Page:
A story of generosity and dedication risks a premature death. Why should you sign the petition?
Belgian “Italophiles”, writers, university lecturers and professors have publicly protested, through petitions published in the main Belgian media, criticising the decision by the Italian state to sell a very important cultural centre in Brussels, while other European countries such as France, Germany and Spain intensify their efforts to maintain their cultural presence in the “capital of Europe” and cherish their splendid cultural centres.
The Spanish “Institut Cervantes” is just one of a series. It is housed in a spectacular townhouse “maison de maître” on the historic Avenue de Tervuren. Spain is not an isolated example: other countries, such as South Korea, have recently opened cultural centres in Brussels which they regard as very important showcases for their cultural achievements. A petition to the Italian Minister of Foreign Affairs Angelino Alfano is now circulating through the social media in Brussels collecting thousands of signatures.
Italy, however, seems determined to write the word “end” to a story which had started over 80 years ago. The Italian Institute of Culture in Bruxelles was created in 1932. Its “cradle” was a 19th century building in Rue de Livourne.
The Italian Ministry of Foreign Affairs, which manages the Institutes of Culture throughout the world, seems determined to transfer the new headquarters of the Italian Institute of Culture and the Italian Consular Office from the present building in Rue de Livourne to an anonymous and colourless building in Rue Joseph II. There is no mention in the announcement of what will happen to the 18,000 books at present in the library of the “Istituto”. The new headquarters are not very spacious and they will certainly not be able to house all these books. The 350 seat theatre where so many Italian plays and films have attracted a cosmopolitan public as well as many Italians living in Brussels will also disappear.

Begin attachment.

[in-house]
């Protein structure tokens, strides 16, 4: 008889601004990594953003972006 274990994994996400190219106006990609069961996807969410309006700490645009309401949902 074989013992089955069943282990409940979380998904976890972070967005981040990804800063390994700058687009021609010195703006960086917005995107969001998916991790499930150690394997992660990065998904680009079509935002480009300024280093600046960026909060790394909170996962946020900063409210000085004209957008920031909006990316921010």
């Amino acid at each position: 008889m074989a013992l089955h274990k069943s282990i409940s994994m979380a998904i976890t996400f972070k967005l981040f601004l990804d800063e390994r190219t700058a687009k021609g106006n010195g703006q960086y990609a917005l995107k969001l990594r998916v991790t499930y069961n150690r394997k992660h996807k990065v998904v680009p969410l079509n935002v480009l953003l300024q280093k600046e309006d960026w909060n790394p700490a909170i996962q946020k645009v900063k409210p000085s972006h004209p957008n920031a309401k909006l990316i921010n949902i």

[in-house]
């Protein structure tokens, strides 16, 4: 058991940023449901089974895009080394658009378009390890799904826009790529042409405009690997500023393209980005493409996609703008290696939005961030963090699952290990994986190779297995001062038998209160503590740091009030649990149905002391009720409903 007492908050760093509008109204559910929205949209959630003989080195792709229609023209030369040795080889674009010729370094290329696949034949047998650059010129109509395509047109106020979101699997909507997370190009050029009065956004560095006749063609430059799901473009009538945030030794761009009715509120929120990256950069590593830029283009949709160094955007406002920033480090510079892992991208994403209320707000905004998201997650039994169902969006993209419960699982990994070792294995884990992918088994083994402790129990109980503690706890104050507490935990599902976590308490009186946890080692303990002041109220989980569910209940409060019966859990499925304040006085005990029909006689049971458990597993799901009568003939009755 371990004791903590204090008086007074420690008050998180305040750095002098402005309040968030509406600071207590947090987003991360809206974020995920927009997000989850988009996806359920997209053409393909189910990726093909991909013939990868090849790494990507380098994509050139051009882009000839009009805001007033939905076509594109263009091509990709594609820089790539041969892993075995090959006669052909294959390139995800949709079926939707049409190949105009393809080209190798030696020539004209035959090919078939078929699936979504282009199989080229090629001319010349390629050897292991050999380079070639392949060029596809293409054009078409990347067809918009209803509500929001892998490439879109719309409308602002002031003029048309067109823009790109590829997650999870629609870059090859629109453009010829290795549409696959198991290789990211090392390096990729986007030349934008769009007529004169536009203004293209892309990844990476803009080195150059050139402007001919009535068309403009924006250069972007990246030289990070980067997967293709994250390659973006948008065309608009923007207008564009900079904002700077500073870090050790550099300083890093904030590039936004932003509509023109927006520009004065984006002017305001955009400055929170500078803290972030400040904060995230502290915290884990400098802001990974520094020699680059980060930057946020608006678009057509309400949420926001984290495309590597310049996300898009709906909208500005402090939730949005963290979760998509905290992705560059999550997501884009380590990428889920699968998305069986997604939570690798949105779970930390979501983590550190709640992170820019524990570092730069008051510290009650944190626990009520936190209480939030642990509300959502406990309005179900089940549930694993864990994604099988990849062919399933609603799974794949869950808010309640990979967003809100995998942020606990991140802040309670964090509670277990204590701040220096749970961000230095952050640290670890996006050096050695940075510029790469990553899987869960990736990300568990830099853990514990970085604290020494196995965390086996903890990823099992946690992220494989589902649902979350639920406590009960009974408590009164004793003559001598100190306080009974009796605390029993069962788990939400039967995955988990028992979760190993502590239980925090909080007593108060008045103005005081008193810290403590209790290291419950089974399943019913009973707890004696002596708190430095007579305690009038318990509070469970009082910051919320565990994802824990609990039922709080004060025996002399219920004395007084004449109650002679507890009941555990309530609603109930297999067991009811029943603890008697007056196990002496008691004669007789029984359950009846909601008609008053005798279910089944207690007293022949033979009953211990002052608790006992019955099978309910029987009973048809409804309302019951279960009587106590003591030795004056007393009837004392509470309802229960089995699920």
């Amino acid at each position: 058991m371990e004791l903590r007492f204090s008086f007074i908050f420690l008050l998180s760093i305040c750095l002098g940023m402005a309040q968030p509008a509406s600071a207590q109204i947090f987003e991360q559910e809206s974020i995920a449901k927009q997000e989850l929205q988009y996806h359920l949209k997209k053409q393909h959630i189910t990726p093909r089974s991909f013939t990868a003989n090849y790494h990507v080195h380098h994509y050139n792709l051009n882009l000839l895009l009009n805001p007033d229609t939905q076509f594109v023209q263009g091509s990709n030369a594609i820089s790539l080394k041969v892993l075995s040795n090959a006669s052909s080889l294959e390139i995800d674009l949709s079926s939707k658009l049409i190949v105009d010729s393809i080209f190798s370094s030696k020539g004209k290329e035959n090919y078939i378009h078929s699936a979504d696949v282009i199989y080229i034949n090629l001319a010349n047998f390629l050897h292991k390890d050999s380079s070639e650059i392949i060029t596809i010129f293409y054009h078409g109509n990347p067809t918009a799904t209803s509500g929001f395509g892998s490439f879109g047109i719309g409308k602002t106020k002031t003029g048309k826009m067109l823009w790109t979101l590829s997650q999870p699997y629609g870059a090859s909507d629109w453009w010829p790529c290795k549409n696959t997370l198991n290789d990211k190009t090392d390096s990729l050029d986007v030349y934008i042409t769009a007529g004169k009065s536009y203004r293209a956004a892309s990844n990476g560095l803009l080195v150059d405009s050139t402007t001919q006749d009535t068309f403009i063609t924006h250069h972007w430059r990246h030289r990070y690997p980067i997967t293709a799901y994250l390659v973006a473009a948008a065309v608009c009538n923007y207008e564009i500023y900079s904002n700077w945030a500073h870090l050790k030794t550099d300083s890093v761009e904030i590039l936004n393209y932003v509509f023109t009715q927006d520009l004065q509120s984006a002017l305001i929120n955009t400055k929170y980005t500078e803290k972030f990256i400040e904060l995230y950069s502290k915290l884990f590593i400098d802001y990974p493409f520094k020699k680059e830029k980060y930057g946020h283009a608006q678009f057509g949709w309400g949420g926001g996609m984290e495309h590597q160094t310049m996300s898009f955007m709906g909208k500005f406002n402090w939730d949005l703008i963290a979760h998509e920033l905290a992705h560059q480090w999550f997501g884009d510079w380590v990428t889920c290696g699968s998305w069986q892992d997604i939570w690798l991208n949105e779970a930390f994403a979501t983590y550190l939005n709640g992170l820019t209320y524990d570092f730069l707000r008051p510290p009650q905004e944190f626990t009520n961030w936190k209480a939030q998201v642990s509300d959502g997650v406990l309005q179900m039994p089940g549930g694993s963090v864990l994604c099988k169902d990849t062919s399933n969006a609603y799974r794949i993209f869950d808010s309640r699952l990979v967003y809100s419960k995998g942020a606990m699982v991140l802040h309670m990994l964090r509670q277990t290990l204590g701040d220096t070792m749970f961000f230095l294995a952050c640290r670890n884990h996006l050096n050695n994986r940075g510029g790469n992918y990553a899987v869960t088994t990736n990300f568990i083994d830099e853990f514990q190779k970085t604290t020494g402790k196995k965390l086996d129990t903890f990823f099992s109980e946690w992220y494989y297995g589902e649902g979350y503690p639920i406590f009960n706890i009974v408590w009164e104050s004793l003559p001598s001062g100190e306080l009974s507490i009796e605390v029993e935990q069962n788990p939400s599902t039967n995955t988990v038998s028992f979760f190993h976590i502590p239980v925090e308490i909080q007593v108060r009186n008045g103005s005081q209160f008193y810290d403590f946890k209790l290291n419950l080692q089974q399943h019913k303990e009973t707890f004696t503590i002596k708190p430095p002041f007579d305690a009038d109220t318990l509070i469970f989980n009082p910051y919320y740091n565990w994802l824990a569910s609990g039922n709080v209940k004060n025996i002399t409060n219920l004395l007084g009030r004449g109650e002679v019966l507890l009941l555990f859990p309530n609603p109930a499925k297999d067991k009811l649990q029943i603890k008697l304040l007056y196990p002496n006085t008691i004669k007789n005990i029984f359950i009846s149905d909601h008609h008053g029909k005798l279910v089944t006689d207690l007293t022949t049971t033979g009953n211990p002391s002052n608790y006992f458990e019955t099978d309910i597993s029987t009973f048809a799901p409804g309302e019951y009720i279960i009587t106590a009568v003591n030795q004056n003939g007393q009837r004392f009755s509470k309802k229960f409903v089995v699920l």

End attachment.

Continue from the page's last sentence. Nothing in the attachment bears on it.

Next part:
Italians, up until relatively recently were the most numerous group of foreigners living in Belgium, 330.000, excluding the children born in Belgium of Italian parents.
A further reason why so many people have reacted negatively to the news of the sale is due to the fascinating background of the “Istituto di Cultura”, a real historic institution in Brussels.
Exchanges of opinions and ideas had become a feature of the presence of Italian intellectuals in Brussels and several “salons litteraires” created by both Italians and Belgians flourished soon after the birth of Belgium in 1830.
In 1895 the Italian-Belgian Chamber of Commerce was created in Brussels with the increase in economic and trade links between the two countries. The “Istituto di Cultura” was created in 1932 by an Italian woman, Signora Ernestina Cantarella, the wife of an Italian industrialist who had been sent to Brussels by his company. Mrs Cantarella was born in Pavia near Milan.
When she arrived in Brussels she realised that many Italians lived there, since Brussels and indeed the whole of Belgium had historically attracted people who cherished freedom of speech and acted accordingly. The onset of Fascism had driven many Italian intellectuals and workers out of Italy into the arms of “friendly” Belgium.
Mrs Cantarella was surprised to see that the Italian state did not care for the many Italians settled in Belgium, and decided to act by launching a school where the children of Italians in Belgium could learn the language of their parents and retain solid cultural links with their country of origin and where the Belgian Italophiles could also enjoy the resources. Signora Cantarella was not deterred by the difficulties of her project: she started raising funds from Italians living in Belgium and from different Italian companies active in Brussels (the carmaker Fiat, the wine producer Campari, the tyre maker Pirelli, the pasta-maker Barilla etc.). These companies were interested in opening new sales opportunities in Belgium and were sending their employees to work there. People arrived with their families, and the children needed a school where they could also learn or develop their Italian. This is how the Institute, first called “Casa d’Italia”was born. It was the first school for Italian children in Brussels, and Mrs Cantarella herself worked there as a teacher of Italian.